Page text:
In January 2019, rock icon Nick Cave was asked if artificial intelligence could ever write a good song. “AI could write a good song, but not a great one,” he replied. “It lacks the nerve.”
A few months earlier, Harvard Business Review found that while digital transformation was still the number one concern of CEOs and senior execs in 2018, some US$900bn had been wasted.
Organisations are clearly scrambling to innovate, but instead of investing in people, they’re investing in technology. The problem? Technology can’t empathise with people or create new ideas. That’s the human task.
computer: hello. i’ve spent countless hours tracking your habits, tracking each thing you type and allegedly even tracking what you say out loud in order to sell you the perfect product. do you want like, a shaving razor or a subscription to soup?
— Mike F (@mikefossey) June 5, 2019
Technology isn’t a strategy
And a strategy isn’t a strategy if it doesn’t give you a competitive edge. Clients often profess a desire to pursue ‘digital transformation’ in order to beat their competitors, but they usually want to follow the exact same path as everyone else.
Digital technology has never been more accessible to businesses, and that’s great, but simply investing in the same tech as your competitor and hoping for the best is not going to cut it. To quote Syndrome (the eponymous villain from Pixar’s The Incredibles): “When everyone is super, no one will be.”
Technology can’t be creative
There is no doubting technology is important to business. But technology alone can’t make you stand out from the crowd. On its own, technology has no value or ideas; it’s what people do with it that gives it value.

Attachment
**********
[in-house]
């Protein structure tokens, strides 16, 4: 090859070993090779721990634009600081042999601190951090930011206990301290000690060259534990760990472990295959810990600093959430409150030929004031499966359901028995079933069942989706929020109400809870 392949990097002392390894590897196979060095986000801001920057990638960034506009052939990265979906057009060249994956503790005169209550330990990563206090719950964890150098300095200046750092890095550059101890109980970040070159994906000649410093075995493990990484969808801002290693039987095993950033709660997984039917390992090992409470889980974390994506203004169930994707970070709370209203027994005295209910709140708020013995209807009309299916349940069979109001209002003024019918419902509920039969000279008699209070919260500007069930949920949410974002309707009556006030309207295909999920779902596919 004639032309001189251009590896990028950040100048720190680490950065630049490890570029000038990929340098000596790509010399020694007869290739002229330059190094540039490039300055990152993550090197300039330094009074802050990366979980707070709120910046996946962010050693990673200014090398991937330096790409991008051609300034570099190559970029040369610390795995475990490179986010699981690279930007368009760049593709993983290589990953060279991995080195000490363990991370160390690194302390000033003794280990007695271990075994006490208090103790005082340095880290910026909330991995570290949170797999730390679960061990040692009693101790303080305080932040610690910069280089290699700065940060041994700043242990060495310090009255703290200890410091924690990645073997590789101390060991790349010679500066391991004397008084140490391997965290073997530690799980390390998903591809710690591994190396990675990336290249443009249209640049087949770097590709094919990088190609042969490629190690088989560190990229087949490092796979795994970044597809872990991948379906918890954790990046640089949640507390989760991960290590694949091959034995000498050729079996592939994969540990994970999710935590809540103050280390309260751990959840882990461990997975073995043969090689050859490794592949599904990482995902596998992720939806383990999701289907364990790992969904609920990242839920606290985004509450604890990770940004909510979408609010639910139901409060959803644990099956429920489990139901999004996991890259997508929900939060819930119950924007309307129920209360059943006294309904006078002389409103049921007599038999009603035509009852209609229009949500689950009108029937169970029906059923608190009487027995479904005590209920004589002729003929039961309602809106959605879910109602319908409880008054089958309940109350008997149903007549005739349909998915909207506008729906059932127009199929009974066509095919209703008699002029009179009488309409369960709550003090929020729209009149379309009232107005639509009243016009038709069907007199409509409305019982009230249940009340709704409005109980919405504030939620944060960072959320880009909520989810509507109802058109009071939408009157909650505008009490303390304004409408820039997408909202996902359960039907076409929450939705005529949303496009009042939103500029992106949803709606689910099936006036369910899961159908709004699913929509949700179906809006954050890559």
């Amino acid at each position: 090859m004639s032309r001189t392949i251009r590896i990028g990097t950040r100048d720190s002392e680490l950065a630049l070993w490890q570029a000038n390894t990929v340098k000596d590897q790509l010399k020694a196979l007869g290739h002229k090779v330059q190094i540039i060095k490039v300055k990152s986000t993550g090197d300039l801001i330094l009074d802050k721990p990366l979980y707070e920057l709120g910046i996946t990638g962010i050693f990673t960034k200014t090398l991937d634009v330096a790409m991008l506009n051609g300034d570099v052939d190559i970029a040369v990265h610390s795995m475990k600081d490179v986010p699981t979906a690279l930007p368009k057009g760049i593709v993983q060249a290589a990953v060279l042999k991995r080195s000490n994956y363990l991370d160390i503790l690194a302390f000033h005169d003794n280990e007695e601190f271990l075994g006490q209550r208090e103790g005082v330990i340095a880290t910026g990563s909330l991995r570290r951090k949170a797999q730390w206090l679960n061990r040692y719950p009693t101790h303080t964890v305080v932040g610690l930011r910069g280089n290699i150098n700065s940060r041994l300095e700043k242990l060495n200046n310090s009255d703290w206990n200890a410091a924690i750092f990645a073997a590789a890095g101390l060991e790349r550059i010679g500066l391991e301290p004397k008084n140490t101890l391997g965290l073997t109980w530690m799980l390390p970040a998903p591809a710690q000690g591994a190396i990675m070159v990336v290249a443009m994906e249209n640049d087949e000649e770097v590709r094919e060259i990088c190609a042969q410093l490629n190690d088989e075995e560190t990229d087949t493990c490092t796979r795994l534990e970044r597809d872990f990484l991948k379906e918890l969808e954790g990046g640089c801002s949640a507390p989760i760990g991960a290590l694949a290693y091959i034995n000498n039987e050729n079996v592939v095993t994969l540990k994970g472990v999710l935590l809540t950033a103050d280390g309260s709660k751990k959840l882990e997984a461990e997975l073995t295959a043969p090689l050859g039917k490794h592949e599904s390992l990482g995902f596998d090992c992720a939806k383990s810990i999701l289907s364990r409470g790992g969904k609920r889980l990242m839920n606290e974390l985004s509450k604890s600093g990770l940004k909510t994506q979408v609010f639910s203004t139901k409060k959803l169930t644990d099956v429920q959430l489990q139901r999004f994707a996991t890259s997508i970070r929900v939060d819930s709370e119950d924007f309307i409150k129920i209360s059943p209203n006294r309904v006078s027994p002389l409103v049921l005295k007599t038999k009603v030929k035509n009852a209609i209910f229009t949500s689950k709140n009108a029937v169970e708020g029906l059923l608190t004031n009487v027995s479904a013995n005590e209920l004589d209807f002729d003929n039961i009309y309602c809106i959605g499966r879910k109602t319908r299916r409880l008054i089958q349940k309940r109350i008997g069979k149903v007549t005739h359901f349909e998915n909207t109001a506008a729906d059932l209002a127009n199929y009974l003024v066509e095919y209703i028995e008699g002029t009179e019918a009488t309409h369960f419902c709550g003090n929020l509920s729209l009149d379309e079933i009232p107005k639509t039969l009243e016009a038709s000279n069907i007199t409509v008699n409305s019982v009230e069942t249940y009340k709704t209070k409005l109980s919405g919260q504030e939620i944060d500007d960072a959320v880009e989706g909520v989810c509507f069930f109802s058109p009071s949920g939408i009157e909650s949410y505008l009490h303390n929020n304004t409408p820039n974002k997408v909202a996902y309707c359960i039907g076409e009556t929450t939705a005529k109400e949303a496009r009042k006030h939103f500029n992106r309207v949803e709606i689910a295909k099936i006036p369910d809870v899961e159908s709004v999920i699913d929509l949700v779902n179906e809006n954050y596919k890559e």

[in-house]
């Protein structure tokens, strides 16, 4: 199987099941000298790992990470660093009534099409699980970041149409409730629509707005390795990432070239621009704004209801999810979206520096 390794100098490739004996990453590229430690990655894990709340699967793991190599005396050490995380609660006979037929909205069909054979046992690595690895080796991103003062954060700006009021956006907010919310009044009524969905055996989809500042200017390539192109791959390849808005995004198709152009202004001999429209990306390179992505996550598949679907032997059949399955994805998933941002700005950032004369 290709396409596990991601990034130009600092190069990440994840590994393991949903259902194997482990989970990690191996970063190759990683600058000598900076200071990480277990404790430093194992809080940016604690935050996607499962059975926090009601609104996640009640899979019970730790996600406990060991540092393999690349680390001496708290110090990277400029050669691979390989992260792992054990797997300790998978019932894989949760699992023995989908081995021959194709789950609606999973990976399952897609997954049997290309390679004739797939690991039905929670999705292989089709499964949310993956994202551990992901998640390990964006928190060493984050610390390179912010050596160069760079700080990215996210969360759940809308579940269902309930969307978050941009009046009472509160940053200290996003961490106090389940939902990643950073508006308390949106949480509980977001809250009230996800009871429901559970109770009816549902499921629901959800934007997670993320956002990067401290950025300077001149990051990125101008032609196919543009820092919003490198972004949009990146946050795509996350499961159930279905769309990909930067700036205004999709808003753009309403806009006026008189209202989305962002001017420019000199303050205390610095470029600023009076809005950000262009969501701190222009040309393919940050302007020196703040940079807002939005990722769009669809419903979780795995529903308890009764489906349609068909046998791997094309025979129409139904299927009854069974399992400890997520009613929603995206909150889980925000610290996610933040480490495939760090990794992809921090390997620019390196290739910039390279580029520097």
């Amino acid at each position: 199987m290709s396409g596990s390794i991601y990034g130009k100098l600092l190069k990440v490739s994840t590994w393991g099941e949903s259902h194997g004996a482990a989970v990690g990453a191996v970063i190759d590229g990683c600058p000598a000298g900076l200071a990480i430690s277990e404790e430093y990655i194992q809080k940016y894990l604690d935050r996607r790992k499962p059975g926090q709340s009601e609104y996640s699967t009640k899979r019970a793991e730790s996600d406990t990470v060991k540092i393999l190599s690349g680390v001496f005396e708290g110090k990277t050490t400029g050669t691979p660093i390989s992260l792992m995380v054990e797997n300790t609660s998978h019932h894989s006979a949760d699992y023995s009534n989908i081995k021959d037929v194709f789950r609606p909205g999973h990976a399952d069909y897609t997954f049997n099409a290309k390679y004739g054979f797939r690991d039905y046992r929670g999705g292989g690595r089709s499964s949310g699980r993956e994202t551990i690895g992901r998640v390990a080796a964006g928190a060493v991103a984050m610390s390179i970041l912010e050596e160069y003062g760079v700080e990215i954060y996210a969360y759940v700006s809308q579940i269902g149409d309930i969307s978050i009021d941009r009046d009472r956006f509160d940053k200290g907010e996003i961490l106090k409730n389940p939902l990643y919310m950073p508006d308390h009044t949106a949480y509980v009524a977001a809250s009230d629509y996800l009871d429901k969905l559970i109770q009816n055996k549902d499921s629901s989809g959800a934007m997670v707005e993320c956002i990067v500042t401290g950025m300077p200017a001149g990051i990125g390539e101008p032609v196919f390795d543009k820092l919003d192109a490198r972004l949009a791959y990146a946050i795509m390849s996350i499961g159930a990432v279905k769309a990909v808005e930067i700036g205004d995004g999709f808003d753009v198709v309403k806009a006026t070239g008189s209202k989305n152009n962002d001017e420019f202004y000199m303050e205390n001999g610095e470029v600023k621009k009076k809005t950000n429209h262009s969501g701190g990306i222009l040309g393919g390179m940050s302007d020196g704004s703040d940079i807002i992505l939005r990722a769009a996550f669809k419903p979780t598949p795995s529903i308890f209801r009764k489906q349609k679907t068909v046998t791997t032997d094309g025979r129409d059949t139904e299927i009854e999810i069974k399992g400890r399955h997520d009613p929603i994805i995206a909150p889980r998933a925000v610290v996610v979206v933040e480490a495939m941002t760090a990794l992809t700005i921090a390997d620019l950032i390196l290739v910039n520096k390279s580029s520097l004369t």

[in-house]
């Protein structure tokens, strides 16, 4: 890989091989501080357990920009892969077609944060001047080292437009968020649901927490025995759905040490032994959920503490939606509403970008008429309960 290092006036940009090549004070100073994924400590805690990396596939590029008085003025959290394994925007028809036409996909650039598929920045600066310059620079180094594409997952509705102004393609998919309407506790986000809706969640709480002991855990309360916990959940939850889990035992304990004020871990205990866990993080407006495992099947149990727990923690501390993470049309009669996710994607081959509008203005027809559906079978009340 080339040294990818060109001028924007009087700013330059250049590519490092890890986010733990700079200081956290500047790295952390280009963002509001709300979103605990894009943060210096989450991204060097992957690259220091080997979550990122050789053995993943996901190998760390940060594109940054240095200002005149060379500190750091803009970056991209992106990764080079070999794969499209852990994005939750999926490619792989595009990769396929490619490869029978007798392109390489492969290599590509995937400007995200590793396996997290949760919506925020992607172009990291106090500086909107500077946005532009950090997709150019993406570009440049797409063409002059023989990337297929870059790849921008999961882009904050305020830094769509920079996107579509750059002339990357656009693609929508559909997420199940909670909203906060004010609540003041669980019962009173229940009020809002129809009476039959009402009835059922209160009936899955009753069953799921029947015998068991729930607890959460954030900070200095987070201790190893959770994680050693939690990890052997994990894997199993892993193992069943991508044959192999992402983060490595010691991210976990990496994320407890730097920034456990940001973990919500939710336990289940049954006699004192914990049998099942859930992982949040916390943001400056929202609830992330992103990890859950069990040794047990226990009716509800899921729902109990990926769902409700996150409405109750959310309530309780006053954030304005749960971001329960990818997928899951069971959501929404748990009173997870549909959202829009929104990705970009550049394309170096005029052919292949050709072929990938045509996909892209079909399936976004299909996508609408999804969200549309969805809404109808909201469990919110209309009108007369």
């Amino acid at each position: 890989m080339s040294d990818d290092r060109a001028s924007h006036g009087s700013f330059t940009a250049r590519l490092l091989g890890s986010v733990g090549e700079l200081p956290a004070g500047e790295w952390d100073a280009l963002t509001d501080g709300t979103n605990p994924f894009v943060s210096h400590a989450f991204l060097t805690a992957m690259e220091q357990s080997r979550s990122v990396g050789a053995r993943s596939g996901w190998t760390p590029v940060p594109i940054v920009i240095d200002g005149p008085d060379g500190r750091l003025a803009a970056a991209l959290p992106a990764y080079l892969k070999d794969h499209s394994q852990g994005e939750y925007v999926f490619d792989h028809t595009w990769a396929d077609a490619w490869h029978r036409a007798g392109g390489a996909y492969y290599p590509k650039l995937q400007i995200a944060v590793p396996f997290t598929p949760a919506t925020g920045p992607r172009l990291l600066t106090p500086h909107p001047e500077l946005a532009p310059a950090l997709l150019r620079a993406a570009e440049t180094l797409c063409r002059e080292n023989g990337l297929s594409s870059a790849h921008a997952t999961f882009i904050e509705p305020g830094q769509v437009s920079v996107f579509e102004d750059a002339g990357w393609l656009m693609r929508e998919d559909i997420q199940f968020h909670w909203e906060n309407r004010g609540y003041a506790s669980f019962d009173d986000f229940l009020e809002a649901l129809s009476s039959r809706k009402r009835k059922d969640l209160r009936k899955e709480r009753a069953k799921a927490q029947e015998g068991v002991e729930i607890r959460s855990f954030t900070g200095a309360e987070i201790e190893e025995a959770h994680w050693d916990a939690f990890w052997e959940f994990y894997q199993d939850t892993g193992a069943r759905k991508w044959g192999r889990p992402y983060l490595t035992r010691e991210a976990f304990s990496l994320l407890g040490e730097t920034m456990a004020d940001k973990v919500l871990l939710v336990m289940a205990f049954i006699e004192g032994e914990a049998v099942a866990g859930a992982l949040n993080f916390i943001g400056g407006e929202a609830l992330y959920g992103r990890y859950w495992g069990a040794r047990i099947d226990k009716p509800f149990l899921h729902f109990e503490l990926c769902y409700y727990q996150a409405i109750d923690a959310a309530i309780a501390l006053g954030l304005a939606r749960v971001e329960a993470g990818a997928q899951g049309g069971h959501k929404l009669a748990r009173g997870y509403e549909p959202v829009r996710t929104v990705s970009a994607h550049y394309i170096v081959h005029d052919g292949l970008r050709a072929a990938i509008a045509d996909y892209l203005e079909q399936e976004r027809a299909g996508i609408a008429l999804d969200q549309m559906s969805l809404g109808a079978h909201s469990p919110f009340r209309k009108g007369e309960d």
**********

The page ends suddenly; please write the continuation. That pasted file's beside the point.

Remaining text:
To initiate creative thinking, it’s important to step away from technology and focus on the ideas themselves, ideas that can generate value for people and the business. Most importantly, any ideas need to be prototyped and validated with people, before technology enables you to scale them.
Contemporary methods for creative thinking like ‘frame innovation’, ‘design sprints’ and ‘lean startup’ enable organisations to be both creative and agile, and to rapidly turn uncertainty into opportunity.
Technology cannot empathise
To be relevant means to matter to someone or something, to understand the experiences, emotions, feelings and dreams that make up our lives.
That’s why it’s always best to conduct in-depth interviews rather than focus groups, and choose empathy-mapping over demographic studies. By giving a diverse set of voices a seat at the table, we can find the human solutions which can then be scaled by tech.
Technology won’t transform your business
Global investment in digital transformation will reach US$2tn by 2022. Those who are investing in it must know exactly why they’re using technology, and where the human element fits into the puzzle.
Technology has a role to play, but ultimately, it’s people who will make you great.
James Legge is executive strategy director at GHO Sydney
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